PBS goes on a guided tour through the days of W.C. Fields, Burns & Allen and Fink's Mules in "Vaudeville: An American Masters Special" airing on PBS stations Wednesday, Nov. 26. Check local listings for times.
The special was produced and written by Greg Palmer, and narrated by Ben Vereen. Presenting rare photos and footage gleaned from the Vitaphone vaults at Time Warner and from personal collections.
Vaudeville boomed from the 1880s through the late 1920s, and survived thereafter for a time as variety shows on radio and TV, such as "The Ed Sullivan Show." In Vaudeville, audiences would be treated to a dozen or so unrelated specialty acts, some comedic, some serious. The PBS special highlights the singers and comedians, but keeps a special place for the surreal specialty acts like contortionists, jugglers, dancing animals, spoon players -- even a singing duck.
Many of the top talents graduated to the big Broadway musicals and revues like The Ziegfeld Follies or the Earl Carroll Vanities, and continued to influence Broadway, Hollywood and TV for generations afterward.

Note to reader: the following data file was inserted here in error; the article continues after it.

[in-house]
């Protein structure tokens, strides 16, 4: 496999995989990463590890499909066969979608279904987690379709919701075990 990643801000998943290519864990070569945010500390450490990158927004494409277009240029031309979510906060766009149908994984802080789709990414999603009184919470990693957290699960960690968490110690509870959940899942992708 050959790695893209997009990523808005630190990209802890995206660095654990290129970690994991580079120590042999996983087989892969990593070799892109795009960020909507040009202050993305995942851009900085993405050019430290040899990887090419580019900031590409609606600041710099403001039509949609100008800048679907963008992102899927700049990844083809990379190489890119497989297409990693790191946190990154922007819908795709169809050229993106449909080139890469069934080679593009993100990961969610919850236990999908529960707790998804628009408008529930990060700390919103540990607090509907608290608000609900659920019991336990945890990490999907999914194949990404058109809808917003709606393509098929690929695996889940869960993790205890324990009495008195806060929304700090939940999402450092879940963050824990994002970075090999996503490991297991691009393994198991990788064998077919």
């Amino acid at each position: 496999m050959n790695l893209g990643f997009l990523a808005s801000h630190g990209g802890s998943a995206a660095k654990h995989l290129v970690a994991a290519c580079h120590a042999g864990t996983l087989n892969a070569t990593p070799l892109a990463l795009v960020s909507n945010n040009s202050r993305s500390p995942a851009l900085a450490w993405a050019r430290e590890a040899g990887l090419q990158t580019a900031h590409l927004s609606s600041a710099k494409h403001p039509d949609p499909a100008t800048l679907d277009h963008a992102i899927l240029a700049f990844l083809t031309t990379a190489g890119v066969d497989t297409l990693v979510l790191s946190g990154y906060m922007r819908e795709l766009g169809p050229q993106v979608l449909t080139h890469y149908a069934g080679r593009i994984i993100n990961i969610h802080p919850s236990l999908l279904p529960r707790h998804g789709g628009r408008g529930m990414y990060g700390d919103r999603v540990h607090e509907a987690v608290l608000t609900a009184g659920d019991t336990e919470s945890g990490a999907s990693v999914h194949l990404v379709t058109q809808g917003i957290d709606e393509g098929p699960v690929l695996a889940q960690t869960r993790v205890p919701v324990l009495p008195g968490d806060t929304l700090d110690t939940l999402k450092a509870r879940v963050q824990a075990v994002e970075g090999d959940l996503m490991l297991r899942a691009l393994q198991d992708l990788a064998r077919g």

The 1980s gave rise to today's New Vaudeville movement, which includes acts like Bill Irwin, The Flying Karamazov Brothers, Mump & Smoot, and Penn & Teller. Even the "Stupid Human Tricks" segments on "The Late Show With David Letterman" owe something to the form. The new Broadway musical Side Show deals with real-life Siamese twins who emerged from Vaudeville to become Ziegfeld stars. Neil Simon's play The Sunshine Boys, which begins Broadway previews Nov. 29, deals with two old vaudevillians who attempt to reunite for a TV special very much like this one. Vaudeville alumni include The Marx Brothers, The Three Stooges, Eddie Cantor, Fanny Brice, Gypsy Rose Lee, James Cagney, Bert Lahr, George Burns, Jimmy Durante and Buster Keaton, though the overwhelming majority are now forgotten, or, if lucky, live only in the archival footage Palmer draws upon for this special.
-- By Robert Viagas